On top of the world

Last night brought extreme weather conditions to Belgium. After a hot summer day, hailstorms swept over the country, dropping hail stones of several centimeters.  Hailstones and pingpong ball

The storm resulted in a lot of economical, agricultural and natural damage, although it lasted not longer than fifteen minutes. Those fifteen minutes were however enough for the hailstones to perforate windows and greenhouses and many other unprotected things all over the country.

Hailstones in grass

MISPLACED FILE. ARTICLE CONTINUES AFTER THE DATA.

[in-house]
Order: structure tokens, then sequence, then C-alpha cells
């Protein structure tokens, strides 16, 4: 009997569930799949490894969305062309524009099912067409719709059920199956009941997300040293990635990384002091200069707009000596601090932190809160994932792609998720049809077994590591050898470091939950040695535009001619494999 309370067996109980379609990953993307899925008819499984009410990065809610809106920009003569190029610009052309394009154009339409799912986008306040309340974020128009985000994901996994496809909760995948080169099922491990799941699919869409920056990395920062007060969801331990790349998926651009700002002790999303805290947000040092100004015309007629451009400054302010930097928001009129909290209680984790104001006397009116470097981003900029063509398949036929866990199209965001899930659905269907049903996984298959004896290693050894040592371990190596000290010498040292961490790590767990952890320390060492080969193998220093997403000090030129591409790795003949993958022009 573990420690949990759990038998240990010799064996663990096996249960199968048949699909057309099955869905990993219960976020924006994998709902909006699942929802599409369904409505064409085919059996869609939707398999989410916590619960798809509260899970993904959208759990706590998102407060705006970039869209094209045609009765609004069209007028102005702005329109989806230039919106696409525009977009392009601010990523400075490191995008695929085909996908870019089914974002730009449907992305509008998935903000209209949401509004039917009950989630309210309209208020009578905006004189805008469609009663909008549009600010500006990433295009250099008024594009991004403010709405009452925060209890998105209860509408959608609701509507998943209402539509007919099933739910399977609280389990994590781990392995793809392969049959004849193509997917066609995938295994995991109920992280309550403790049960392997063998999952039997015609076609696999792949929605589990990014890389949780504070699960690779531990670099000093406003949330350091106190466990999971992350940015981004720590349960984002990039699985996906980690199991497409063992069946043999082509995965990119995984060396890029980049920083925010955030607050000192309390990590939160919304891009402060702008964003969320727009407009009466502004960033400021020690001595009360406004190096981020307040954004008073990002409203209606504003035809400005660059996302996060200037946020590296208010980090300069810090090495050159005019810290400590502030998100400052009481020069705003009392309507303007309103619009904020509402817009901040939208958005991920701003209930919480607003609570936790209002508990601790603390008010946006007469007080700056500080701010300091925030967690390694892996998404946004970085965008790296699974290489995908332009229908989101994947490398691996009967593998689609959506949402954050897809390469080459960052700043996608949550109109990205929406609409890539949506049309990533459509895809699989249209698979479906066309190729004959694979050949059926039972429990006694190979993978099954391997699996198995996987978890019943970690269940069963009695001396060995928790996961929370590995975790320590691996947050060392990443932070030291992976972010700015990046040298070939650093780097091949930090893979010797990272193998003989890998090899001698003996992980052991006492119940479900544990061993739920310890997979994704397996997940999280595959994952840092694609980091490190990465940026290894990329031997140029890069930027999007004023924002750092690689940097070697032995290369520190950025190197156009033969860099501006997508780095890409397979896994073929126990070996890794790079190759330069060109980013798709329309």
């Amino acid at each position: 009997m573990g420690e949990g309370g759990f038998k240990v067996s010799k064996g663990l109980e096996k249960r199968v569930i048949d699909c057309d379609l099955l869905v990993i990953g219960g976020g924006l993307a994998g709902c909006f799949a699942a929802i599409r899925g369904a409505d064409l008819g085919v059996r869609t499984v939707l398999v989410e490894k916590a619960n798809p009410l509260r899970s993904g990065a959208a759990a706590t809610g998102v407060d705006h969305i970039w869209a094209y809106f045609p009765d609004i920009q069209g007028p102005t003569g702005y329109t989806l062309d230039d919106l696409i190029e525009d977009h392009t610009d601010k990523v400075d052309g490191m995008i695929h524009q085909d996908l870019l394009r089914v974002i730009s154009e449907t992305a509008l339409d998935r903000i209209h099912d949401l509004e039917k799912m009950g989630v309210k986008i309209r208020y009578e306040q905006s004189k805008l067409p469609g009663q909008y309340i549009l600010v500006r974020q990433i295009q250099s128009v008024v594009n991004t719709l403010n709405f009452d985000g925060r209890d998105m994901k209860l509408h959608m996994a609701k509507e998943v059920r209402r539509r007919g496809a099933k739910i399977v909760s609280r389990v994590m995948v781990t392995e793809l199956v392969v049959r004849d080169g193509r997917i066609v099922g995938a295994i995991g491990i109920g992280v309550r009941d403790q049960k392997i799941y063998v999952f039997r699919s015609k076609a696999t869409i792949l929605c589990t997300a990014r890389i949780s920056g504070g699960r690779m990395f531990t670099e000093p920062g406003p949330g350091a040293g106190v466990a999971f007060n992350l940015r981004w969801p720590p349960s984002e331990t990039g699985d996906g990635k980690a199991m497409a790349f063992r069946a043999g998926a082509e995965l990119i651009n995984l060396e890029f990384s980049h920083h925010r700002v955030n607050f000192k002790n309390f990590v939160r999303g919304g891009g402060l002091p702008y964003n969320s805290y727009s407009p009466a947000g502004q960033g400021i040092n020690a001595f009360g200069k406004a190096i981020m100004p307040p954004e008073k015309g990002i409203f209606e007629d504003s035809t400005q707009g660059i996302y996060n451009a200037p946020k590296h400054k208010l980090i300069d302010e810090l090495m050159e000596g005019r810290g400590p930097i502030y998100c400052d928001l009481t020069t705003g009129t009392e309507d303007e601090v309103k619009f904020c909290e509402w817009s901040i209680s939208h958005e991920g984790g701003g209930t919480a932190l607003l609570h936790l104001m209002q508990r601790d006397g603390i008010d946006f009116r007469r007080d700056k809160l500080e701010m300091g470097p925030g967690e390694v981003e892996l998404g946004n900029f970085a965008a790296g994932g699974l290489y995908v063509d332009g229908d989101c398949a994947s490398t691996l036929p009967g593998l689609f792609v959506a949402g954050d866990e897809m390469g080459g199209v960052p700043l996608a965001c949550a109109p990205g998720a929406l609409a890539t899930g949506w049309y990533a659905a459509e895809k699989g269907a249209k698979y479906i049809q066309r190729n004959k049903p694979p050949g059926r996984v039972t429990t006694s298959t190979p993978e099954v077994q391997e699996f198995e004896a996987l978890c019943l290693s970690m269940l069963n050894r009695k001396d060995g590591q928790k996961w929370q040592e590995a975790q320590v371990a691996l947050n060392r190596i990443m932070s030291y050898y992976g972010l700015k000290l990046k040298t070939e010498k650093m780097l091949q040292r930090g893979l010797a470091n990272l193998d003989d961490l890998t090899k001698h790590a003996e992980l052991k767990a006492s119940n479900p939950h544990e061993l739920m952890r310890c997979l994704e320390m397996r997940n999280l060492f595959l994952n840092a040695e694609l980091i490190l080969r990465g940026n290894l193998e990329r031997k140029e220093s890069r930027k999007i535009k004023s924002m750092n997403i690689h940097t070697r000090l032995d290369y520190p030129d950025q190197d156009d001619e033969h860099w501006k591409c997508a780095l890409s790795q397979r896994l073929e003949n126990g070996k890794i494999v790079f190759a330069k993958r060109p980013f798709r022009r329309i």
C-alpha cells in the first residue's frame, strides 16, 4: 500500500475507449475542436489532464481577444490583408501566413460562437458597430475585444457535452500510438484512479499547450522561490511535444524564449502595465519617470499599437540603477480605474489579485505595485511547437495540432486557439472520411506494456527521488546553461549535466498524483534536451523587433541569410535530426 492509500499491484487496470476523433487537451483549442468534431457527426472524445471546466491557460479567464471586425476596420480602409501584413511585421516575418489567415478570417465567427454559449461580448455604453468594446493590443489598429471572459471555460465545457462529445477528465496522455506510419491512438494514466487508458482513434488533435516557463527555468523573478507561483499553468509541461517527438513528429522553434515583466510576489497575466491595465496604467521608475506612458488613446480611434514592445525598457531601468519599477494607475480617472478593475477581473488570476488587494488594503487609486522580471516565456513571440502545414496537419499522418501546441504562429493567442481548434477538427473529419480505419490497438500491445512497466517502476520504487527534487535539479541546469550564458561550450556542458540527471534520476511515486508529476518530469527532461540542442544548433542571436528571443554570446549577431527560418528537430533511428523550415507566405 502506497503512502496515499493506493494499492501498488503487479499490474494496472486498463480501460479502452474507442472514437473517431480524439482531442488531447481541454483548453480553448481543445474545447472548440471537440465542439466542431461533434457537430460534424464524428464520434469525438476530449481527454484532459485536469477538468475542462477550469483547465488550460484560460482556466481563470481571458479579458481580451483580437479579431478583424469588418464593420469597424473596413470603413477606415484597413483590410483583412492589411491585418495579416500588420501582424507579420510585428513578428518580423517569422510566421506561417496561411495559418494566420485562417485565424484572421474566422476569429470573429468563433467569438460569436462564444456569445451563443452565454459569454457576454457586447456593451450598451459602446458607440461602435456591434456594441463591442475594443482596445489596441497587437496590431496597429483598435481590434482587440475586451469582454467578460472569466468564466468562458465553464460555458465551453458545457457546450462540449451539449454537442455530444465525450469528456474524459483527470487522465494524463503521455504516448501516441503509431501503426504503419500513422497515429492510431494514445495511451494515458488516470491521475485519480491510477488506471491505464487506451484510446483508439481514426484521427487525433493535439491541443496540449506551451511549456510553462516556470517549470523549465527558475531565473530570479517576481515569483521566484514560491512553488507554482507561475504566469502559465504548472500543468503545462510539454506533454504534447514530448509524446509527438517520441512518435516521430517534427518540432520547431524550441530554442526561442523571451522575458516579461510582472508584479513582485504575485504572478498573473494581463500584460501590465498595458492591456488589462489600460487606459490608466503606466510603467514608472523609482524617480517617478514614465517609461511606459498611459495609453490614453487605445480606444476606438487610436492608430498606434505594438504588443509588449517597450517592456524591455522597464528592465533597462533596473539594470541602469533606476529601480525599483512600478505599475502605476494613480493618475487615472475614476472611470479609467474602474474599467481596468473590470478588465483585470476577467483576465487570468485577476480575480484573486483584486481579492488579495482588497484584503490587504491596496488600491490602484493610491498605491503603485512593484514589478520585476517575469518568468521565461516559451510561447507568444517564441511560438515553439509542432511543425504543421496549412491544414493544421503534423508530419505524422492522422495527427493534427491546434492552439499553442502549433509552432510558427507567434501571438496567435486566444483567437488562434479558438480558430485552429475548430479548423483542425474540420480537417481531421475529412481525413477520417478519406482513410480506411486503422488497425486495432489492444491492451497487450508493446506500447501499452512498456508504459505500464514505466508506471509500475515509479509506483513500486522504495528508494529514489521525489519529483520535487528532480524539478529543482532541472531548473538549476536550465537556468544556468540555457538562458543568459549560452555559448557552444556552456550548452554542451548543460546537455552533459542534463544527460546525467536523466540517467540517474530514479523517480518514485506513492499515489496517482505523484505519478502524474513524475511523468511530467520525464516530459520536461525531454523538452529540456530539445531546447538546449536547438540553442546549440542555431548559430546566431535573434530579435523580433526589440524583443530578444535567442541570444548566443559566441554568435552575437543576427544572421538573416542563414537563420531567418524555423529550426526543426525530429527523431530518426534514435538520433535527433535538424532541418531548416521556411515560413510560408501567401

Such hail storms provide a good example of temporal variation in microclimate. I have been focussing on its spatial counterpart, which gives different climate over a distance of a few centimeters or meters. But it is not only on a spatial scale that we can see deviations from the average climate. Over time, extreme weather conditions may happen, that may differ a lot from the average Those extremes, like hail storms, long heat waves or large floodings, may be much more limiting for plant growth than the average climate ever will.

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